This archived article was written by: Mike King
Tracking down a mother bear in her den and holding her bear cubs has become an annual event for students in Dr. Mike King’s wildlife science program.
On March 8, USU Eastern wildlife science students joined Brad Crompton, Utah Division of Wildlife Resources (UDWR) biologist, on a “Bear Denning” expedition near the Dugout Mine, about 20 minutes east of Price. Wildlife Science students and faculty from the USU Uintah Basin campus joined the excursion.
Each year, UDWR biologists keep track of several female black bears in Eastern Utah via radio-telemetry equipment. Bears are captured and fitted with radio-transmitting collars and then monitored during the year. This monitoring effort helps biologists more fully understand bears movements, habitat preferences, how close they are coming to urbanized areas and humans, etc.
Besides the movement and habitat-use data, biologists are able get information about bear health and reproduction. This is where the “denning” activities come in. Bears go into a period of inactivity during the winter months and rest in a den for several months.
Biologists locate the radio-collared bears during the winter months and identify approximate den locations with the telemetry equipment while flying in a fixed-wing aircraft. Once the approximate location of the den is located, the biologists must then hike to the den to determine the condition and reproductive status of the bear.
The hike is really where the fun begins. Though on a map, the distance may look relatively short – maybe only a half a mile as the crow flies – the hike is rarely that easy. The most recent hike was only a half a mile from the road, but it was a steep uphill climb that took participants about an hour and a half to get to the den location. Fortunately, the weather was great and it was a perfect day for hiking. Last year the hike took over three hours and it snowed all day.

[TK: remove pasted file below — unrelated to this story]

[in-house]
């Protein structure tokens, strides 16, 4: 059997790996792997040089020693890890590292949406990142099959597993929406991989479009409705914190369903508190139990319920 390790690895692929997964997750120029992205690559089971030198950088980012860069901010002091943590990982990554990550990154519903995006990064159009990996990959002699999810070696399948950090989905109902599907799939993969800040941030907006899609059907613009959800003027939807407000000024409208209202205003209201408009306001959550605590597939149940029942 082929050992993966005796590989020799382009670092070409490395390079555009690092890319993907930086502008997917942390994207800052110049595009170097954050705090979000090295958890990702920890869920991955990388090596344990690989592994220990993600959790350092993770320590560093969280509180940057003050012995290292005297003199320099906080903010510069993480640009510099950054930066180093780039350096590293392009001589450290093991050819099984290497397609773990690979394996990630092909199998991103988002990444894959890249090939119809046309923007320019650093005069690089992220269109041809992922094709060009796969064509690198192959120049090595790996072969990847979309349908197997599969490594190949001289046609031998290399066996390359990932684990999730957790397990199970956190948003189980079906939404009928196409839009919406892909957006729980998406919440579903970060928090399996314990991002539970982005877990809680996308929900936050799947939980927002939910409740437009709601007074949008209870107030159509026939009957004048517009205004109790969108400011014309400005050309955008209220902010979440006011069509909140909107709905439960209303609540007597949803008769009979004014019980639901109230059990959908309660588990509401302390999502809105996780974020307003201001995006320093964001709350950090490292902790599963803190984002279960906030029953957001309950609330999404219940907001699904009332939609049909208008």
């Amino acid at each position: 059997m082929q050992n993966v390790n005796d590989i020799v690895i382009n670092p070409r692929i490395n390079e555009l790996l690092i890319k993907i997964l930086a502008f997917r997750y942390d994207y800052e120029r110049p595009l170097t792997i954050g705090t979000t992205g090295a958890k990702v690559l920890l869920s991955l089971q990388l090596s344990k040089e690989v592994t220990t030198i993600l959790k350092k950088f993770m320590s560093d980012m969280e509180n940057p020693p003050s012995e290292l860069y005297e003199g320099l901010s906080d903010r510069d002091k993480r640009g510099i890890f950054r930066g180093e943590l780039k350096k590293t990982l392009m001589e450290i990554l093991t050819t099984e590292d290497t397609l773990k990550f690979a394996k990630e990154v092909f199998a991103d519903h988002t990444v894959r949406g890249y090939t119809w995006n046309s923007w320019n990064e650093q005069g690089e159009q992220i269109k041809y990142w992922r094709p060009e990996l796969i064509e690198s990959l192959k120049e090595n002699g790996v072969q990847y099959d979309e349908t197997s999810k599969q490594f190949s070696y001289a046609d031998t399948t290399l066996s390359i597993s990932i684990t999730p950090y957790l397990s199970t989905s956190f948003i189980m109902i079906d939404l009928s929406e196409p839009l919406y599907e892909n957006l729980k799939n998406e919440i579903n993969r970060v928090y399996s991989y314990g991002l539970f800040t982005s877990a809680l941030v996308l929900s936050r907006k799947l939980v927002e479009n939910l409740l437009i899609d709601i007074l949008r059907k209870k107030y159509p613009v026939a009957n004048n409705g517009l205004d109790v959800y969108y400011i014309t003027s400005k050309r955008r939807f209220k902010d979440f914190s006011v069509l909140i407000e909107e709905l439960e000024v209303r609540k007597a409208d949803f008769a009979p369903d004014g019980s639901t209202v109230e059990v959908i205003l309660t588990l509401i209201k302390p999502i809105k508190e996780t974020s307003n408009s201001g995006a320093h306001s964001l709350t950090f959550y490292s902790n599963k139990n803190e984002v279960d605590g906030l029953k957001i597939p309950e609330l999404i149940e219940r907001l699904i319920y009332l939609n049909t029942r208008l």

Once at the den, Crompton tranquilizes the mother bear with a dart fired from an air pistol. This keeps her asleep while he checks her health and determines if she has cubs. This year, there were two cubs, a female and a male, and mother and cubs seemed to be in excellent health.
The highlight of the day is the opportunity students to actually hold the bear cubs while the mother bear is immobilized. One might think that the mother would reject the cubs if they smell like humans, but years of experience has shown that the mothers keep taking care of the cubs just as if they hadn’t been handled. The cubs don’t seem to be fazed by the handling though they do squeal, yawn, stretch, snuggle, and sometimes even scratch – they have unusually long claws for such a tiny body. The drug keeping the mother bear asleep usually lasts about and hour, so the cubs are returned to her before she wakes up.
Once the cubs are back in the den with the mother, the hikers leave the den site and make the descent down the hill to the vehicles.
Though participants are greatly touched and exhilarated by the experience, the major point of the trip for wildlife students is to help them understand more fully what a wildlife biologist does in the real world and the challenges they face on a daily basis.
USU Eastern students participating in this year’s trip included TJ Cook, Shawn Devereaux, Shalayne Luke, Brayden Huntsman, Mike Sacco, Matt Thayne, Andrew Todachinnie, Xaela Walden, Heather Ferrell and Jesse Winn. Wade Arave, USU Eastern enrollment services admissions adviser, traveled with the group.
The bachelor’s degree in wildlife science is one of the new degree programs available at USU Eastern. The first students to complete the degree are expected to graduate in the spring 2015. In addition to the degree program, there is an active student wildlife club on campus.
A meeting for all wildlife science majors and anyone interested in finding out more about the degree or the wildlife club will be on Thursday, March 27 at 8 p.m. in WIB room 206.
If you want to learn about the wildlife science degree, attend the meeting or contact King at firstname.lastname@example.org or his office WIB room 133, or call 613-5400.